With gift-giving season approaching, booksellers are gearing up for seeing more traffic through their doors and at the registers. But this year, more than any year in recent memory, booksellers are increasingly worried about whether there will be enough copies of the biggest titles. Some of the hottest picture books of the season, including We Don’t Eat Our Classmates by Ryan T. Higgins, were missing from shelves in the otherwise rigorously stocked indie Mclean & Eakin Booksellers in Petoskey, Michigan. Inquiries were made about special ordering the title and the expected fulfillment date was a ways off—January. But the delay isn’t solely due to immense popularity, bookseller Sara Grochowski explained.
One of the aspects of the book world we don’t think enough about is the very thing that serves as the backbone to publishing: paper. Ebooks have certainly caused a shift in reading habits, but they haven’t eliminated the need for print books to be printed on paper. Increasingly, though, sourcing paper for the production of books has proven challenging.
“There’s basically four different types of paper that are out in the world right now, and it’s freesheet, coated groundwood, uncoated freesheet, and uncoated groundwood. Most trade fiction and nonfiction, books you’d find on the New York Times list or in a store, straightforward text are printed on, those are all on an uncoated groundwood. Almost all of that paper, right now, is coming from the U.S. and Canada, mainly Canada. Most printers are always stocking up on that,” says Doug Wolff, Director of Production at Workman.
The uncoated groundwood sourced in Canada raised fears in the publishing world earlier this year. New tariffs on imports made many nervous costs would rise, both on the production end and on the consumer end. This was resolved, however, later in the summer in a policy turnaround from the U.S. International Trade Commission in which paper was disincluded from the sweeping tariffs.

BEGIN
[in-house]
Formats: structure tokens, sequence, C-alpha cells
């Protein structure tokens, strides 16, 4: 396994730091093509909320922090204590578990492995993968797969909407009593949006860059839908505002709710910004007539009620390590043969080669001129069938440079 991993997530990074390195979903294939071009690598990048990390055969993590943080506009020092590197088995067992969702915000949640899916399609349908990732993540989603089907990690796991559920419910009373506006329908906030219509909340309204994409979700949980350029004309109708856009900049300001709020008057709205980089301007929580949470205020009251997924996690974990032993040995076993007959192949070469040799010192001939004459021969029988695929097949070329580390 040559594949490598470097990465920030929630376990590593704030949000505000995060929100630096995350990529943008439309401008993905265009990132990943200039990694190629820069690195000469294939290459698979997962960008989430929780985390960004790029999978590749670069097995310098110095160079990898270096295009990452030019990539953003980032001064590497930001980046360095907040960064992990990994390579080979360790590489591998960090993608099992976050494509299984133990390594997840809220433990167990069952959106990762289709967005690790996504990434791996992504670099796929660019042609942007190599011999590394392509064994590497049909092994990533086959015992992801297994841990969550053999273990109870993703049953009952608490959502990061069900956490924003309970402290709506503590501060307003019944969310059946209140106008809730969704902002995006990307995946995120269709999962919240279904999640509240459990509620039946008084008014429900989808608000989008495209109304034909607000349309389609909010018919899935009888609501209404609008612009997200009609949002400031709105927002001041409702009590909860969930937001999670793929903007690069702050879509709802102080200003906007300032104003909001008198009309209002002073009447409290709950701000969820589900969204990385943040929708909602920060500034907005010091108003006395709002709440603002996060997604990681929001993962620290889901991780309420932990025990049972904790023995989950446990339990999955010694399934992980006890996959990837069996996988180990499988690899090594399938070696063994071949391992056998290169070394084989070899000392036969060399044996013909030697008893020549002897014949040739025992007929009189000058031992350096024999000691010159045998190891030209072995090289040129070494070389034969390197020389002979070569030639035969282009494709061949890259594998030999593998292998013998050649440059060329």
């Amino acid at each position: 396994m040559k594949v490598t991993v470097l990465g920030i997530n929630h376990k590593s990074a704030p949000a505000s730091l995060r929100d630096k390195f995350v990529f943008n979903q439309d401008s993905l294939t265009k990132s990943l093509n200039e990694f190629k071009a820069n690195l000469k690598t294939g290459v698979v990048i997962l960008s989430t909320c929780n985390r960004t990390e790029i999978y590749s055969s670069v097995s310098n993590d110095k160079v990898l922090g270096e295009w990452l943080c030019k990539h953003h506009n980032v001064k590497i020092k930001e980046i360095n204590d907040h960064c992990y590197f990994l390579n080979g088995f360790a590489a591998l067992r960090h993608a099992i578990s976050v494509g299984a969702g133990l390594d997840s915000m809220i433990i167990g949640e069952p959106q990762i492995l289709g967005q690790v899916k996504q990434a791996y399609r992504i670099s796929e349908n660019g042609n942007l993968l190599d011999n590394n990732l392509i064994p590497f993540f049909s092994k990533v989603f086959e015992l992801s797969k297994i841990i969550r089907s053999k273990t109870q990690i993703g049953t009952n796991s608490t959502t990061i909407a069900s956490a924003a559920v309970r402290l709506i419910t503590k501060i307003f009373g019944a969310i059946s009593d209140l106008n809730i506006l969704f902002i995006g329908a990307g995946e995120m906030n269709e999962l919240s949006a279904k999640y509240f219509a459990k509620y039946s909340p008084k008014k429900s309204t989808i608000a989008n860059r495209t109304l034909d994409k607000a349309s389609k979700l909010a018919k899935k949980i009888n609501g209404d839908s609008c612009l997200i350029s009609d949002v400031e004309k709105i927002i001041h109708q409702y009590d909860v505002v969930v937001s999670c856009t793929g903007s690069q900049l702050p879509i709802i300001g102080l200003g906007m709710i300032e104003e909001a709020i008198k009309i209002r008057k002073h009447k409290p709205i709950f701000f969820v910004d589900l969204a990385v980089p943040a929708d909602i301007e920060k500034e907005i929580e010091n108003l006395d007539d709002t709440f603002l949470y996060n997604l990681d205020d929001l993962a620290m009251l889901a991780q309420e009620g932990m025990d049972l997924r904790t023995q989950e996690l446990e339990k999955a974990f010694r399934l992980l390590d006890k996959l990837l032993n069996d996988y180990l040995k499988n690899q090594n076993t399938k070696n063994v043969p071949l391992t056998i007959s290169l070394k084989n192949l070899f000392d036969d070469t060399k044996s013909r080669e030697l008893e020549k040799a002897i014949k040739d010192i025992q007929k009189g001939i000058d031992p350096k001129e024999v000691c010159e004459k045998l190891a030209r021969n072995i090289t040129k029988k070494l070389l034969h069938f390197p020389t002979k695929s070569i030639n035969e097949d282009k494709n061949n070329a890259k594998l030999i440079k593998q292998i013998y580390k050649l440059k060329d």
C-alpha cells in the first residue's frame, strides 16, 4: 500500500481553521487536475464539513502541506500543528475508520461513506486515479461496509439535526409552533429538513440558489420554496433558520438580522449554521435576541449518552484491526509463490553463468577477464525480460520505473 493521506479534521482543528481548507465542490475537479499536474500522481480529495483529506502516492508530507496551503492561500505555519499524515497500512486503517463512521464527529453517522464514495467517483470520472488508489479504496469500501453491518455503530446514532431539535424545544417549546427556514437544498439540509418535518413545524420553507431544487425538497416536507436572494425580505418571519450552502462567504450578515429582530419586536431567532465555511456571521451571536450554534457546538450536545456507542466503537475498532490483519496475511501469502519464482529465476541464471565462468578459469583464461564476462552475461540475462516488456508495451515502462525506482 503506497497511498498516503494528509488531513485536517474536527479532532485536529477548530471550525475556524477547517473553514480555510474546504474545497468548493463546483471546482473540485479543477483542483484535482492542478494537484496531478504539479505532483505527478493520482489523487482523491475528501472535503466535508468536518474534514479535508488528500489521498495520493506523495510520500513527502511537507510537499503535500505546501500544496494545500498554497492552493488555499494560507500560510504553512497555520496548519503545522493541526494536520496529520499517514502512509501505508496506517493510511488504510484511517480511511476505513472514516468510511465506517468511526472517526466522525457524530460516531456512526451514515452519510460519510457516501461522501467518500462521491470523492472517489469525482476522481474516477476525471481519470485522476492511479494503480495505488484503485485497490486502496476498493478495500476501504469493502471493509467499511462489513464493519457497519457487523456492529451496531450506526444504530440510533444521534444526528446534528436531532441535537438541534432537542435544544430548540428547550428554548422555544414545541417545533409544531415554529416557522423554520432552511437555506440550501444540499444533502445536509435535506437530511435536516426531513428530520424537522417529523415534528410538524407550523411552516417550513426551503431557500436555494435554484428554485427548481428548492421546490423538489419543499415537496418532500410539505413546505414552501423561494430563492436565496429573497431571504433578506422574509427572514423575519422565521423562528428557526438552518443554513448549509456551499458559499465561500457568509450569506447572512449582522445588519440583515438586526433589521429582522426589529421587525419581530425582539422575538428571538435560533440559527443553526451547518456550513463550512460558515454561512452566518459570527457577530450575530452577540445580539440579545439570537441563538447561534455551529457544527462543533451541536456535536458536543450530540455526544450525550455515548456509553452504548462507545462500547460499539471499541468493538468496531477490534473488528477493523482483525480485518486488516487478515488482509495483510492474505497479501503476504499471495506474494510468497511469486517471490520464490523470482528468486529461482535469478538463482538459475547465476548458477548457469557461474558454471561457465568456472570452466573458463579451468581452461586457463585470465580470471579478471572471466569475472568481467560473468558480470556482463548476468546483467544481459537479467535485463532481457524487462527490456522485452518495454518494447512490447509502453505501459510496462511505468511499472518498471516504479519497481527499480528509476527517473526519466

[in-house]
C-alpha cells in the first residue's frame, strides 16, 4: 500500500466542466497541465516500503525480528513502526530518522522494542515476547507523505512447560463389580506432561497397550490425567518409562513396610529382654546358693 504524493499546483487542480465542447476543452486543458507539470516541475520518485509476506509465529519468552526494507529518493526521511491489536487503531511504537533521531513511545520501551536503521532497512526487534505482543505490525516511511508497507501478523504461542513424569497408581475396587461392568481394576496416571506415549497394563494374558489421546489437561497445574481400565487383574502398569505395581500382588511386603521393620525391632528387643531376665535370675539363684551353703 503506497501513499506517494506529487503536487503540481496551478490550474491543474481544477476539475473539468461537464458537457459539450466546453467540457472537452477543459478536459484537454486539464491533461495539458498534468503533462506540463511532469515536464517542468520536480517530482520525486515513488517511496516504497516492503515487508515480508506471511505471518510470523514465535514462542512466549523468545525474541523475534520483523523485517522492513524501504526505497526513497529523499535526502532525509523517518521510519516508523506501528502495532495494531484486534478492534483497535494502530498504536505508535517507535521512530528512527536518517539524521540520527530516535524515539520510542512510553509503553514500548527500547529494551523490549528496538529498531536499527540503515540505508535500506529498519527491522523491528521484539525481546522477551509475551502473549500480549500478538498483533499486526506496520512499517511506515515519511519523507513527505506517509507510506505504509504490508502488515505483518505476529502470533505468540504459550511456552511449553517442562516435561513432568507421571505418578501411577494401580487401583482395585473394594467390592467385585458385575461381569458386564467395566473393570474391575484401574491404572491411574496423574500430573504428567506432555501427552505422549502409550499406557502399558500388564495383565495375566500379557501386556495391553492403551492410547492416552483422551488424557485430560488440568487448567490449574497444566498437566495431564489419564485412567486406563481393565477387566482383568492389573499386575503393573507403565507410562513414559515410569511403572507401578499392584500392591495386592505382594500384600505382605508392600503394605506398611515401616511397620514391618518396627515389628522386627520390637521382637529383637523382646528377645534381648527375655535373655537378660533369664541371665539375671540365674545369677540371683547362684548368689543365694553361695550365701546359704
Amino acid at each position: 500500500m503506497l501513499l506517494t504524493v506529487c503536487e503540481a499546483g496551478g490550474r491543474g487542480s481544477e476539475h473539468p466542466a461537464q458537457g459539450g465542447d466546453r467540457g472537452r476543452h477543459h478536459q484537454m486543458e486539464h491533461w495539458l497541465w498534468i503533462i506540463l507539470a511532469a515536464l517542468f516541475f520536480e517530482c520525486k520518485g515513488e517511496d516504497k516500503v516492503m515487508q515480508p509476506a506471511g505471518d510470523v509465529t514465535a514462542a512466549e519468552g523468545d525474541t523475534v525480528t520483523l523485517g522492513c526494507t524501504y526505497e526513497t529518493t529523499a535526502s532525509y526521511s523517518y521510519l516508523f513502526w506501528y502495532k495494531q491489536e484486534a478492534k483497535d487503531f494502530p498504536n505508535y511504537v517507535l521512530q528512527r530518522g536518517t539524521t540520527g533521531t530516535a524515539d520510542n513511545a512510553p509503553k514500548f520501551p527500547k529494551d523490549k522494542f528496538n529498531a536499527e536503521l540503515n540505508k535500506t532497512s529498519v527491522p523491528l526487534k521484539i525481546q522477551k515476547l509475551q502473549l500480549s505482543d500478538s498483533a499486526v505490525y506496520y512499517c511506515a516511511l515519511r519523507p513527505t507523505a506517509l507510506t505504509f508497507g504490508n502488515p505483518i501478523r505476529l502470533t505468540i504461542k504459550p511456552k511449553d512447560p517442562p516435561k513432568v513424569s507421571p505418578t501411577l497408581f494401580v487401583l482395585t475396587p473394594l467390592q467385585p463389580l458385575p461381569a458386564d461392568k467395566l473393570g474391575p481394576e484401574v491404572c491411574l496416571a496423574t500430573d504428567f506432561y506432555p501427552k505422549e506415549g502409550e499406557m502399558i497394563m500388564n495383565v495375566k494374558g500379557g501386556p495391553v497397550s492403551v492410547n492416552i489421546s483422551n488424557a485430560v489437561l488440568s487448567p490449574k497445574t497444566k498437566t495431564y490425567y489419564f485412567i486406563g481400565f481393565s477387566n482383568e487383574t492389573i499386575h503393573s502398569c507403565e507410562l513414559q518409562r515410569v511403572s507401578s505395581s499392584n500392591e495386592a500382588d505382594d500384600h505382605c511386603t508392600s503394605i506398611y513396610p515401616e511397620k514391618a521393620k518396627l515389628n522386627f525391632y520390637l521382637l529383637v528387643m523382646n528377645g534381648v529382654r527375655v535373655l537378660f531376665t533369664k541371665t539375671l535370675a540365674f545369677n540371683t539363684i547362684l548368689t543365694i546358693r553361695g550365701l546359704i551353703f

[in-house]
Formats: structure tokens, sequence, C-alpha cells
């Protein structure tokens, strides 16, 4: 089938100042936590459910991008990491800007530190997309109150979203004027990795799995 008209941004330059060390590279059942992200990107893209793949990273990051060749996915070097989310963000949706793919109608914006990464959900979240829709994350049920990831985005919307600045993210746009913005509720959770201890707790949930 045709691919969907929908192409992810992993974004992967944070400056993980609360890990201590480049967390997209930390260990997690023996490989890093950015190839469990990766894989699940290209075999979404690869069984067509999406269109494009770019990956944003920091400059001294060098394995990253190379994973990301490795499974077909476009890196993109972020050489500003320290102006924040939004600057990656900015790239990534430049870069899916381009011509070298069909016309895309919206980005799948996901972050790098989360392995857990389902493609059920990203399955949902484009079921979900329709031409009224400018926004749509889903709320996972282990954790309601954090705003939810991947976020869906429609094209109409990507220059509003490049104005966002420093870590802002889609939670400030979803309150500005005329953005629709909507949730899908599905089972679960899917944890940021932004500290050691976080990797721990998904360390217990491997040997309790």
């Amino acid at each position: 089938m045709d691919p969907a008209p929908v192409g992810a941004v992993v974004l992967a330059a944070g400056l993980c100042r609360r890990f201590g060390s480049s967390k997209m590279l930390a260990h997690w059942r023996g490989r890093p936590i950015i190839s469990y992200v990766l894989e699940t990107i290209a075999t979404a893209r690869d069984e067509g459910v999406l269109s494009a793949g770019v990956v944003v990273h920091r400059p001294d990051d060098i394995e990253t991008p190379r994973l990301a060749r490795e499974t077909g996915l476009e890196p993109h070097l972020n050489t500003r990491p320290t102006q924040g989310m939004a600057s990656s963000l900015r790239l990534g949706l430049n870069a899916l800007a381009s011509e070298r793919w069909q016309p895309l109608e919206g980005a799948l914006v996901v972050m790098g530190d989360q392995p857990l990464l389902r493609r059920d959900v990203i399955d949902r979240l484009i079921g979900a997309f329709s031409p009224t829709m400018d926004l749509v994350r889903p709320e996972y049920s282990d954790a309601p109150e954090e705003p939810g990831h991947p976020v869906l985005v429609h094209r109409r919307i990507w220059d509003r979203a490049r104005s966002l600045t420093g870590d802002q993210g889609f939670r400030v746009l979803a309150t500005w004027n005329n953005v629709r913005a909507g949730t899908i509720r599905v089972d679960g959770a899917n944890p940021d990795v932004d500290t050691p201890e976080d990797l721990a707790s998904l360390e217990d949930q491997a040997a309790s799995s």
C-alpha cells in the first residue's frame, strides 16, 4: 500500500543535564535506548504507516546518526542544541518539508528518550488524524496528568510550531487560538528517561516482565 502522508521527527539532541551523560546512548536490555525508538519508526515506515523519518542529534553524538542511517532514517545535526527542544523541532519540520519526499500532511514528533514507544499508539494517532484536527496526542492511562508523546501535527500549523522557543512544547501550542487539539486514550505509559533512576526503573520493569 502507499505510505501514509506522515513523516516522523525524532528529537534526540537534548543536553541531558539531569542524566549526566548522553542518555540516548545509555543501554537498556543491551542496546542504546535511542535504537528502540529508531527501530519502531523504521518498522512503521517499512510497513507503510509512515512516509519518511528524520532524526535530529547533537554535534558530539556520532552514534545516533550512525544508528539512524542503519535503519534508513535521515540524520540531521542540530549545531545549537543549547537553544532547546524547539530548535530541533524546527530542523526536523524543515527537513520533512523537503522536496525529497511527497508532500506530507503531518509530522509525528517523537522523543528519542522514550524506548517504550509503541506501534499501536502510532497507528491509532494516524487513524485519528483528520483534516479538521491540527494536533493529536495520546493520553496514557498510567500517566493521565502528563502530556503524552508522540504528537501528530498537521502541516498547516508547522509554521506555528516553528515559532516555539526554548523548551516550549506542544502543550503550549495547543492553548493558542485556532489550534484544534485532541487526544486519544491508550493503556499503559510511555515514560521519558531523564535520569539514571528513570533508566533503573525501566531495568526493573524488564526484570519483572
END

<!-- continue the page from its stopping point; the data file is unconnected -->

Not all books are published in the U.S. Whether a book is published domestically or abroad is determined by things like the type of paper or printing process the book might demand, lead time in its publication, and costs. Traditional fiction and nonfiction—the kind you’d find in bookstores or on bestseller lists—which are primary text-based are frequently published domestically. Books which require more of a special type of paper or printing process, or require more than two color production are most frequently sent abroad, where the printing presses operate a bit differently and the quality of the product is better. While costs for overseas printing might be lower, the time it takes for the book to make it to U.S. warehouses is another consideration for publishers: ship time can be an added 4–5 weeks on top of printing time. Paper costs comprise the largest expense in the making of the physical book, and that, combined with shipping time and specificities of design, add up to some tricky math for publishers.
Further complicating the matter is the shrinking of the domestic printing landscape.
“Right now, paper is a major problem domestically, for no other reason other than paper mills have been shutting down, paper mills have been consolidating, there’s not as much book paper being made, so for me today to say I want to do a book and I want to print it in two weeks, that could be impossible, just because I might not be able to get paper that quickly. We’re getting things where they’re saying it’s five to six to seven weeks to get paper, which has never been the case in all the years I’ve done production. We might have to choose a different type of paper,” says Wolff. “We’re seeing this a lot with our reprints, where a book was printed on one stock and the reprint, the only way we can get it somewhat quickly, we have to move it to a different stock and then the next printing, we might have to go to a totally different stock again because of paper availability. That’s happening more domestically.”